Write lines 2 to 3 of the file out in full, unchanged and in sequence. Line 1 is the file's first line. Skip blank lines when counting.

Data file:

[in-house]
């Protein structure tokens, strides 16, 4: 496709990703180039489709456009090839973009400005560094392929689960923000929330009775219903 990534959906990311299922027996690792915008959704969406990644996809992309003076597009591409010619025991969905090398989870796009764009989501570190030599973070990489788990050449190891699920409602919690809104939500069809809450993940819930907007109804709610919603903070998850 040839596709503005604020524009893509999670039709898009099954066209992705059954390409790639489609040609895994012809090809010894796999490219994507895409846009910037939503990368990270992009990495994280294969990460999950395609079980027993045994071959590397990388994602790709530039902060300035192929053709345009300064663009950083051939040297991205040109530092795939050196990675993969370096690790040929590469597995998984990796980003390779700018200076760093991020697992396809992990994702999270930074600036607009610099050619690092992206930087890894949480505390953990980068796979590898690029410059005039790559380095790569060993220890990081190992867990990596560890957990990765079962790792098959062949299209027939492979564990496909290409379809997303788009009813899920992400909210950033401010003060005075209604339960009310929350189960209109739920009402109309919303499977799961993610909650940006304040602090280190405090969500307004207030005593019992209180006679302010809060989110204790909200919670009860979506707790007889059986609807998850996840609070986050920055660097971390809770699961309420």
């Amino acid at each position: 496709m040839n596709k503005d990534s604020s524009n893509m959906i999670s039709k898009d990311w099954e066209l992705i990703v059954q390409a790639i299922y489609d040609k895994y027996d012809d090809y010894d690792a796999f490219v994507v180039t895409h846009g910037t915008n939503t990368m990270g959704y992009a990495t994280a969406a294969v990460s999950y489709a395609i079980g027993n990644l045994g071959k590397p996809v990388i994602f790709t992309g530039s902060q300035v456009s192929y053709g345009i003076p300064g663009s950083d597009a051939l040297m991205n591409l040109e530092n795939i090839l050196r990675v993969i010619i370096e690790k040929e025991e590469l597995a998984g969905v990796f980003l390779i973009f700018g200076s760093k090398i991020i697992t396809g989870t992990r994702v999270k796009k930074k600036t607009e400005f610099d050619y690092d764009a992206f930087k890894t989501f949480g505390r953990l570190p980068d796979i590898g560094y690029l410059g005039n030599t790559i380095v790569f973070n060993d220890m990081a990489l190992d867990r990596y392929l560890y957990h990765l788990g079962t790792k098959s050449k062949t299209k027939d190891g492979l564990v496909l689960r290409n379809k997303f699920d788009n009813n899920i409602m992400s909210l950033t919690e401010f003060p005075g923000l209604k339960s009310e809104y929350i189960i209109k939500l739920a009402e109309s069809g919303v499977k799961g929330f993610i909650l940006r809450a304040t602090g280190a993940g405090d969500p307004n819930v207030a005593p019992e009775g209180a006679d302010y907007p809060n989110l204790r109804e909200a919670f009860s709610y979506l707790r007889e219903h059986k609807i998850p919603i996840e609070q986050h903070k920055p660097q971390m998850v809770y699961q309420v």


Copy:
């Protein structure tokens, strides 16, 4: 496709990703180039489709456009090839973009400005560094392929689960923000929330009775219903 990534959906990311299922027996690792915008959704969406990644996809992309003076597009591409010619025991969905090398989870796009764009989501570190030599973070990489788990050449190891699920409602919690809104939500069809809450993940819930907007109804709610919603903070998850 040839596709503005604020524009893509999670039709898009099954066209992705059954390409790639489609040609895994012809090809010894796999490219994507895409846009910037939503990368990270992009990495994280294969990460999950395609079980027993045994071959590397990388994602790709530039902060300035192929053709345009300064663009950083051939040297991205040109530092795939050196990675993969370096690790040929590469597995998984990796980003390779700018200076760093991020697992396809992990994702999270930074600036607009610099050619690092992206930087890894949480505390953990980068796979590898690029410059005039790559380095790569060993220890990081190992867990990596560890957990990765079962790792098959062949299209027939492979564990496909290409379809997303788009009813899920992400909210950033401010003060005075209604339960009310929350189960209109739920009402109309919303499977799961993610909650940006304040602090280190405090969500307004207030005593019992209180006679302010809060989110204790909200919670009860979506707790007889059986609807998850996840609070986050920055660097971390809770699961309420």
């Amino acid at each position: 496709m040839n596709k503005d990534s604020s524009n893509m959906i999670s039709k898009d990311w099954e066209l992705i990703v059954q390409a790639i299922y489609d040609k895994y027996d012809d090809y010894d690792a796999f490219v994507v180039t895409h846009g910037t915008n939503t990368m990270g959704y992009a990495t994280a969406a294969v990460s999950y489709a395609i079980g027993n990644l045994g071959k590397p996809v990388i994602f790709t992309g530039s902060q300035v456009s192929y053709g345009i003076p300064g663009s950083d597009a051939l040297m991205n591409l040109e530092n795939i090839l050196r990675v993969i010619i370096e690790k040929e025991e590469l597995a998984g969905v990796f980003l390779i973009f700018g200076s760093k090398i991020i697992t396809g989870t992990r994702v999270k796009k930074k600036t607009e400005f610099d050619y690092d764009a992206f930087k890894t989501f949480g505390r953990l570190p980068d796979i590898g560094y690029l410059g005039n030599t790559i380095v790569f973070n060993d220890m990081a990489l190992d867990r990596y392929l560890y957990h990765l788990g079962t790792k098959s050449k062949t299209k027939d190891g492979l564990v496909l689960r290409n379809k997303f699920d788009n009813n899920i409602m992400s909210l950033t919690e401010f003060p005075g923000l209604k339960s009310e809104y929350i189960i209109k939500l739920a009402e109309s069809g919303v499977k799961g929330f993610i909650l940006r809450a304040t602090g280190a993940g405090d969500p307004n819930v207030a005593p019992e009775g209180a006679d302010y907007p809060n989110l204790r109804e909200a919670f009860s709610y979506l707790r007889e219903h059986k609807i998850p919603i996840e609070q986050h903070k920055p660097q971390m998850v809770y699961q309420v």